Only the most austere ascetics can resist shopping when in Thailand. Bangkok is renowned for its main shopping malls, offering an astounding variety of international and local brands. Towards the north of the city, and easily reached by skytrain or underground, is "Chatuchak Weekend Market". It is possibly the largest market in the world, selling everything from household items to live, and sometimes endangered, animals. The "Pratunam Market" specialises in fabrics and clothing. The night markets in the Silom area and on Khaosan Road are mainly tourist orientated, selling items such as T-shirts, handicrafts, counterfeit watches and sunglasses. In the vicinity of Bangkok one can find several visually stunning floating markets such as the one in Damnoen Saduak. The "Sunday Evening Walking Street Market", held on Rachadamnoen road inside the old city, must be the shopping highlight of a visit to Chiang Mai up in northern Thailand. It attracts many locals as well as foreigners. The "Night Bazaar" is Chiang Mai's more tourist orientated market, sprawling over several city blocks just east of the old city walls towards the river.
Most of Thailand experiences three seasons:
- The cool dry season from late November till February is most excellent up north with temperatures in December for Chiang Mai averaging around 15 Celsius at night time and going up to around 28 Celsius during daytime with clear sunny skies. Higher up in the mountains, temperatures can even drop down to near freezing at night. In Bangkok and in the central and north-eastern plains of Thailand, midday temperatures during the cool dry season average around 30 Celsius and the humidity is much lower.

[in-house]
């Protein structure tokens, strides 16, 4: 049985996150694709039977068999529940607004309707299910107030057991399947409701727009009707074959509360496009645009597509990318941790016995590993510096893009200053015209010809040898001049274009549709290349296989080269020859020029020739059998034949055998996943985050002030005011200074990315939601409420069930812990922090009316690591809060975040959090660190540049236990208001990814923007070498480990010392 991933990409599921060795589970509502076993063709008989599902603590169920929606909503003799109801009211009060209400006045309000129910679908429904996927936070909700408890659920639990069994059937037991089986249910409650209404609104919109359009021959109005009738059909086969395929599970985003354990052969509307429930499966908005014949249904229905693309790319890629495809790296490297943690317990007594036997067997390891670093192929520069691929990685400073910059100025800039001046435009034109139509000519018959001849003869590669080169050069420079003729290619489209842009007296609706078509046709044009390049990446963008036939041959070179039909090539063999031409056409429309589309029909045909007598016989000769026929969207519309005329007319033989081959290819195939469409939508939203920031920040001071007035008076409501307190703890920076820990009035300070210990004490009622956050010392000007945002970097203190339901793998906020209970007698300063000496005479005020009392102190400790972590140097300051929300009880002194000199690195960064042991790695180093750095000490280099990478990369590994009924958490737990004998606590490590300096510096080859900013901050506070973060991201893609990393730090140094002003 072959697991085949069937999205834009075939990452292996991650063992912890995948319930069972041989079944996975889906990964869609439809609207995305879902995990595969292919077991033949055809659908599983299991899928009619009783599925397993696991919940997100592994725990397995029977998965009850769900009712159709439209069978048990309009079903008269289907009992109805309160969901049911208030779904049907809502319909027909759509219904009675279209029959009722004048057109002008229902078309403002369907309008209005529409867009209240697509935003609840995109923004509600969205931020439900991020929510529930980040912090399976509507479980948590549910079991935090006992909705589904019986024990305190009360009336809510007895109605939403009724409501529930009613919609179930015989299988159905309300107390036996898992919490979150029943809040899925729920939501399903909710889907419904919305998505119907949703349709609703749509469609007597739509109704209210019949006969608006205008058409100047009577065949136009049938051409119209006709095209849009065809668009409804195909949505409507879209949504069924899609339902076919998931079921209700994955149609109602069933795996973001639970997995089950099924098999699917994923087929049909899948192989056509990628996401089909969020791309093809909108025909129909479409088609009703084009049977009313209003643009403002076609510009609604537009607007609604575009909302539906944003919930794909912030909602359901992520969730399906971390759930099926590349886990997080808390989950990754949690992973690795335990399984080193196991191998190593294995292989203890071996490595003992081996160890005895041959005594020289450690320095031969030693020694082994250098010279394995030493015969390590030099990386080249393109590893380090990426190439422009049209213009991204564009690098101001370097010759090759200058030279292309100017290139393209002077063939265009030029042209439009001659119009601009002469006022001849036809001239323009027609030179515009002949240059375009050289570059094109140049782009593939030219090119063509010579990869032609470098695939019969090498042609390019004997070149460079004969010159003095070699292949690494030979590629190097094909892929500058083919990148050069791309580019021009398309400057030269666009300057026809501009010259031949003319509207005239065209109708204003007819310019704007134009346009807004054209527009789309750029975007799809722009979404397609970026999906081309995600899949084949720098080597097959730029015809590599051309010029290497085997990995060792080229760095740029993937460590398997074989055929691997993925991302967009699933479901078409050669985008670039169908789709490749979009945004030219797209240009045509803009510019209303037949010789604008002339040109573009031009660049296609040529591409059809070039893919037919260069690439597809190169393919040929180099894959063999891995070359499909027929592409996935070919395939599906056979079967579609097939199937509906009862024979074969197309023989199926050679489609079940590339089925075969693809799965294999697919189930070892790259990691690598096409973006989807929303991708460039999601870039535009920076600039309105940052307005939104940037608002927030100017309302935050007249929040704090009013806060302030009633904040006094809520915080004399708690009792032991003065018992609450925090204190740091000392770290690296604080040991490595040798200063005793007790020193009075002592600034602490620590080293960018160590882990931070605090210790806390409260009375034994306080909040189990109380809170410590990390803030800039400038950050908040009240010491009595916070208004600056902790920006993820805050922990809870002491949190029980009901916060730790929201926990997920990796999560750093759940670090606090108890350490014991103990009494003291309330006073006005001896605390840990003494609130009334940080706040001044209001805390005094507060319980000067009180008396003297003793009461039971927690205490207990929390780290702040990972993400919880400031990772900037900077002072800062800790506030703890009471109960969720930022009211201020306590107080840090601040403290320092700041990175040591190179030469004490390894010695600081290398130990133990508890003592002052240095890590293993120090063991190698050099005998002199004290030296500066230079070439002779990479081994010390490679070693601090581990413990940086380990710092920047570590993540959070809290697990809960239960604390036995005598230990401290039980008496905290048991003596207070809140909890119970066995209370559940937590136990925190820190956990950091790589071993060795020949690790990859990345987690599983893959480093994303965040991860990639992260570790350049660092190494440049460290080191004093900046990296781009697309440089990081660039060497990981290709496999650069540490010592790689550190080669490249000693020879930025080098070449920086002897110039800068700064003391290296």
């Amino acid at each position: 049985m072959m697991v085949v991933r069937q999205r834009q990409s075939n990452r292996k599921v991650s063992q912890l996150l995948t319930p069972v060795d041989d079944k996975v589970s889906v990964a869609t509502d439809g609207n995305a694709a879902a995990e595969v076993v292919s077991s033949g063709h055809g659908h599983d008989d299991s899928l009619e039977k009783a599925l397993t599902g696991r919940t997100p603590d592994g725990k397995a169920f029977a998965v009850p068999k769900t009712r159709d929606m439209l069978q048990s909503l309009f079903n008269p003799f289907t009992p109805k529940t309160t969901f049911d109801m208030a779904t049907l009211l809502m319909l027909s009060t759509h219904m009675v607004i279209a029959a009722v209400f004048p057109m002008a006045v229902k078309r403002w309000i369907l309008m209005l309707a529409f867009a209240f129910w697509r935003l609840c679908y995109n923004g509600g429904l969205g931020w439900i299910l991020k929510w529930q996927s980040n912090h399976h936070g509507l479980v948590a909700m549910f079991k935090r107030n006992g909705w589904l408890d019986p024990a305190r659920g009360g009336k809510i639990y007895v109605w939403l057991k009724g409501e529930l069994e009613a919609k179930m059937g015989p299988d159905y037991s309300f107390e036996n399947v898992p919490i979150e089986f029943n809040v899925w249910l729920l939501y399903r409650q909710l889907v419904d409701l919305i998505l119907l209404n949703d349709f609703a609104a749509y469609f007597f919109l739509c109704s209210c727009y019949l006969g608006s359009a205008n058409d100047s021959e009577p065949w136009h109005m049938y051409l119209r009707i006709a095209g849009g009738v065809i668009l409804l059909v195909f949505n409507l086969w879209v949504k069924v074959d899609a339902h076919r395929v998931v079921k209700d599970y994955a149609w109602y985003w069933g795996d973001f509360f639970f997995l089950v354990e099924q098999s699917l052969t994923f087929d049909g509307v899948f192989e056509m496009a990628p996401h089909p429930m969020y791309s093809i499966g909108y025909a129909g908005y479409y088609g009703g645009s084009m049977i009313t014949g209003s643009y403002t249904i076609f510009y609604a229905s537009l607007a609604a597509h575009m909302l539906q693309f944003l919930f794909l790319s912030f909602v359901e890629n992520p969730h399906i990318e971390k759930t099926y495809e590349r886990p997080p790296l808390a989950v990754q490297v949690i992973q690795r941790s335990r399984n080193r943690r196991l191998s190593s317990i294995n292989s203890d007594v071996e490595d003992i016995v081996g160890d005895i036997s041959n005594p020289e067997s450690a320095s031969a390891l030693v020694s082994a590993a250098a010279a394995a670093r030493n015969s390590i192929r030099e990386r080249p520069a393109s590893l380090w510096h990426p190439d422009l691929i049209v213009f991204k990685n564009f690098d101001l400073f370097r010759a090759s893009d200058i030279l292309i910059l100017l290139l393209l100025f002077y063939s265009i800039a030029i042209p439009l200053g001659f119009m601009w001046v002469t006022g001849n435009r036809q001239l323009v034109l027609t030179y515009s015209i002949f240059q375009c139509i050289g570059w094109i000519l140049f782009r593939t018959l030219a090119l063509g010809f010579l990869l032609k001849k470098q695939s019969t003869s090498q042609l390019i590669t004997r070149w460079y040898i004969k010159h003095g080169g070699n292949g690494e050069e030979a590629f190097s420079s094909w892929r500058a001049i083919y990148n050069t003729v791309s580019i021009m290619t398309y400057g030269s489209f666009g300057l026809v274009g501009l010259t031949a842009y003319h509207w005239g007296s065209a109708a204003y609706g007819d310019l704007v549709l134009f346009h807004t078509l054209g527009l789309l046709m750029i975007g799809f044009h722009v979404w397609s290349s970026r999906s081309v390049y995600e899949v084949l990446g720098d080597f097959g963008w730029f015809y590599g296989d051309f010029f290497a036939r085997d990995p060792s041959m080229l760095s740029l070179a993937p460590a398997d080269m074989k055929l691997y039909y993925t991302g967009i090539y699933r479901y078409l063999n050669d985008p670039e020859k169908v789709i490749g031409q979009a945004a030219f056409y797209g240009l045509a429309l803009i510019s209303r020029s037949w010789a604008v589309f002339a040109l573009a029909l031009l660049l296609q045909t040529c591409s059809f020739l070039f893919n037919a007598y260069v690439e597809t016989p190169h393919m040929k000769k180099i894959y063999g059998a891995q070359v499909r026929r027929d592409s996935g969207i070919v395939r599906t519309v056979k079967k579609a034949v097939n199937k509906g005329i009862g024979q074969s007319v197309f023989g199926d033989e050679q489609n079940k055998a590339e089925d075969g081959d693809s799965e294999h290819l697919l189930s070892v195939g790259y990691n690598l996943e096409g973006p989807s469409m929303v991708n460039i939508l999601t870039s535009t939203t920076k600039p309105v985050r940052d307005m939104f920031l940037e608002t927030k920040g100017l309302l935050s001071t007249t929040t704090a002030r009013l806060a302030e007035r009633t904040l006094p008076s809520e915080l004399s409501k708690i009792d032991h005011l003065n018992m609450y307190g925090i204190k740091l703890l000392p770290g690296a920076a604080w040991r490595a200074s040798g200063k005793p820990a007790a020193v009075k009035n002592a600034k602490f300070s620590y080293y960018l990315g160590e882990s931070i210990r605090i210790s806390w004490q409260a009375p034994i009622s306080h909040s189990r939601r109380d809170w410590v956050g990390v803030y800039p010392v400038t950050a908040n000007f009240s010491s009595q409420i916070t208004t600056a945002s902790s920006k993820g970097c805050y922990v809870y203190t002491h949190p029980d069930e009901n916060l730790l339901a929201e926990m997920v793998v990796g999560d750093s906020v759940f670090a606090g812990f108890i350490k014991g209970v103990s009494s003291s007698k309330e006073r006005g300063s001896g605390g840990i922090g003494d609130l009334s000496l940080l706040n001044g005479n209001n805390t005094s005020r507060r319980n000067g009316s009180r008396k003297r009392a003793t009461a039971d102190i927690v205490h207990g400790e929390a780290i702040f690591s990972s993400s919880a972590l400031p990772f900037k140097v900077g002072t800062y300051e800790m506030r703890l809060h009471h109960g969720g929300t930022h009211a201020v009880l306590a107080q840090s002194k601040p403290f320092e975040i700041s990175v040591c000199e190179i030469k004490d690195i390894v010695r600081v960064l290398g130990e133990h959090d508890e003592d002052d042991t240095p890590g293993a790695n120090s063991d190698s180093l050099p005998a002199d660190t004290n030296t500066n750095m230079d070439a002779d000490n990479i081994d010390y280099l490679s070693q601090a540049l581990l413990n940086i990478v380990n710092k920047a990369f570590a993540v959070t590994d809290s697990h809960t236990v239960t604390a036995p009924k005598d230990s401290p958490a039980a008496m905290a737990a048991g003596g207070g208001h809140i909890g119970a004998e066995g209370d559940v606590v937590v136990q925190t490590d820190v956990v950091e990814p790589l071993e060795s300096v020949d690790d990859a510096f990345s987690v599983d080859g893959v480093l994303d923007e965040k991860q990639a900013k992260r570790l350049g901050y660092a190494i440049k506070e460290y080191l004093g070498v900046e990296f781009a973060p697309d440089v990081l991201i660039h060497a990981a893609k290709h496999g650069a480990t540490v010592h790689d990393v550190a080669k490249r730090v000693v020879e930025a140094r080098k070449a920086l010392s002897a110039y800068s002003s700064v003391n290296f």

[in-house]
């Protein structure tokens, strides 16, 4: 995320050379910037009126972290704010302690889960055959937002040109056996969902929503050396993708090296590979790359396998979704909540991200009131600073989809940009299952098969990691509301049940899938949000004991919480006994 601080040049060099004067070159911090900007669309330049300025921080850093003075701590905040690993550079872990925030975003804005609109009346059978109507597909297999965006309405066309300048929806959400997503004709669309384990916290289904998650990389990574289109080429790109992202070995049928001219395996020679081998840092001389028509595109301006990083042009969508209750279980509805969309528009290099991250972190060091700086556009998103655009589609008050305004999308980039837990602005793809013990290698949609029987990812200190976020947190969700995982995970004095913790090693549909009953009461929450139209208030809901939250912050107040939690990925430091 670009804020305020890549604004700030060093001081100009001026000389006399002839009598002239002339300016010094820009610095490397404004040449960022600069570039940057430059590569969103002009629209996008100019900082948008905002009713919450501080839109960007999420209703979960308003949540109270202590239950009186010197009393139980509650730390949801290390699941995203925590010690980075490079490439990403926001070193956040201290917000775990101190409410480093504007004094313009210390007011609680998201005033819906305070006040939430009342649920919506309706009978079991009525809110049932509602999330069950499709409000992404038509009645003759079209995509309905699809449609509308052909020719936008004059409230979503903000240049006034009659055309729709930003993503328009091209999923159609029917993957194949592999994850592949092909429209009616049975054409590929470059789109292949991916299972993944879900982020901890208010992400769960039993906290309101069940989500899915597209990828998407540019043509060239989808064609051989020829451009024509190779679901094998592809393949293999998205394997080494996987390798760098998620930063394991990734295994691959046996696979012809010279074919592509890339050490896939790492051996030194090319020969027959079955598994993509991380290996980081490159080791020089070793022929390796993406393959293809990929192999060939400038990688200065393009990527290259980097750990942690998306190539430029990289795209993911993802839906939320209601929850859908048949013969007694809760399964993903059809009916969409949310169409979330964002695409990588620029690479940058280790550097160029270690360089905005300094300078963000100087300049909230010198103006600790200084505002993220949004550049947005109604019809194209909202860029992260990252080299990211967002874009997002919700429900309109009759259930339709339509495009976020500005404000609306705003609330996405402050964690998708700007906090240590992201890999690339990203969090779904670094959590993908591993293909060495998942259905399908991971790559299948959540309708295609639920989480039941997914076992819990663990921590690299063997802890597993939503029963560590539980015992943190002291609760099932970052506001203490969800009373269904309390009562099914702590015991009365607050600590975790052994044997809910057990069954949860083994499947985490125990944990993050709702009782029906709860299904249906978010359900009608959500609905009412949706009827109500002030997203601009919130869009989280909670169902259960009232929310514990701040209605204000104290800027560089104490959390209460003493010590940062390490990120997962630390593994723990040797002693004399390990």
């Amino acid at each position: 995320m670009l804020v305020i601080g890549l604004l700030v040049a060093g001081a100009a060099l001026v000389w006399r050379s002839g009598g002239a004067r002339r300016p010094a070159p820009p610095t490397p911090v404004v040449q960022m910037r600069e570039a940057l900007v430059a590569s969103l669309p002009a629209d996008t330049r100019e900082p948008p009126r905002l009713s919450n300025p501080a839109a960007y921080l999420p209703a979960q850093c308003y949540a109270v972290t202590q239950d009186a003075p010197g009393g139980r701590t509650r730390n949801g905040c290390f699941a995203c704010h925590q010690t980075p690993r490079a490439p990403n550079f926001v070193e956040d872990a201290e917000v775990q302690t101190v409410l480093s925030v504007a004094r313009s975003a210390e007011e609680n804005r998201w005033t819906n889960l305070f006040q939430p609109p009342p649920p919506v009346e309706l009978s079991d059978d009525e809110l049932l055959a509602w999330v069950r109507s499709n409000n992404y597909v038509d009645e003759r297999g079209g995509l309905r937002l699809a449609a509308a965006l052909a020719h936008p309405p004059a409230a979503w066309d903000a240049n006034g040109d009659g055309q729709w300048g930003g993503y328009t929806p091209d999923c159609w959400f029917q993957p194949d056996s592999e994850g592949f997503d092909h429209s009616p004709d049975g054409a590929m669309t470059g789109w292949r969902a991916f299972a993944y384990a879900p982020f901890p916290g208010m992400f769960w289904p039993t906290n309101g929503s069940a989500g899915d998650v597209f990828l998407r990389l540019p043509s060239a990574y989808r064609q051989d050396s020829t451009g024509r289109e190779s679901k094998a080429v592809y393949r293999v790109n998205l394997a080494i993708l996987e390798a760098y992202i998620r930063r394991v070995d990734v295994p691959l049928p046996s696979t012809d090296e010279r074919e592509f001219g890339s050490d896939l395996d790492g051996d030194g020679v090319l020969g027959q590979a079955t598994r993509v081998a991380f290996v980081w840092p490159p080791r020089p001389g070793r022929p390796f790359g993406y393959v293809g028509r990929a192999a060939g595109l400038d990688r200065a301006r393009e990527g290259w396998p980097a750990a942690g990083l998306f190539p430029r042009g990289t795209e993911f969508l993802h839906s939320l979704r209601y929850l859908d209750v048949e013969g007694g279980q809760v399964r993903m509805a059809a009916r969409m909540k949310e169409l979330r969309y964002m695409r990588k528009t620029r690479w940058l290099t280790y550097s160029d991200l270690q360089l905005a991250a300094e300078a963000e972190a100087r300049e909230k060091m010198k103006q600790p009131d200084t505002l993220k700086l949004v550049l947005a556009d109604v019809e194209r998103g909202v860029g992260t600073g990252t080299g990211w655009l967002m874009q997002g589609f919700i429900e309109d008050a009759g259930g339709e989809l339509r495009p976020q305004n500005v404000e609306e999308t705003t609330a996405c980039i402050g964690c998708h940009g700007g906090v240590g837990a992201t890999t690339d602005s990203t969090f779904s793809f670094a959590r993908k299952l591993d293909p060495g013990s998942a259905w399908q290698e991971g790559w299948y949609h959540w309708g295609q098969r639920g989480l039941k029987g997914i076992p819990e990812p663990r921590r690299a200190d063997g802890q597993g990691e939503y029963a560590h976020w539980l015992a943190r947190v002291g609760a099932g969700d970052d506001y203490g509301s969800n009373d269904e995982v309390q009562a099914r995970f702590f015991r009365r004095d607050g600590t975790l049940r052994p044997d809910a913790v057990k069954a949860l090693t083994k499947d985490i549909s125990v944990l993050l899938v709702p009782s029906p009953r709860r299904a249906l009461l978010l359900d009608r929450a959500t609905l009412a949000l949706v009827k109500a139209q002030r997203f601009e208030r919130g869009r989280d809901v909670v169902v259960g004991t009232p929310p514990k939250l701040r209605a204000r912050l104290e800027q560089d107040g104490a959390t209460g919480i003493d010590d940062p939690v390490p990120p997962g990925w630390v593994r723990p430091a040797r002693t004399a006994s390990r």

- The hot dry season from March till May can see daytime temperatures in the mid to high 30s. This is the time for holding festivals (such as Songkran and Rocket Festival) to mark the coming of the rainy season.
- The rainy season from May to October has daytime temperatures in the low 30s with night-time temperatures in the mid to high 20s, though there are some areas with a relatively short rainy season, such as Ko Samui where it is typically only approximately 6 weeks. Rain showers occur mainly late in the afternoon or early in the evening. Typically the humidity level is high.
Deeper south on the Kra Isthmus with its tropical monsoon climate, daytime temperatures the year round tend to hover around 31 Celsius with only a marked increase in rainfall during the monsoons. The west coast is affected by monsoon from May to October, the south-east coast of the isthmus is affected from October to January.
Major destinations 
Central and eastern seaboard Thailand
- Hat Yai
- Ko Tao
- Nakhon Si Thammarat
- Phang Nga
- Ko Samui
- Ko Lipe
- Khao Lak
See also 
- Provinces of Thailand Tourist attractions listed under each individual province
- Transportation in Thailand
- Geography of Thailand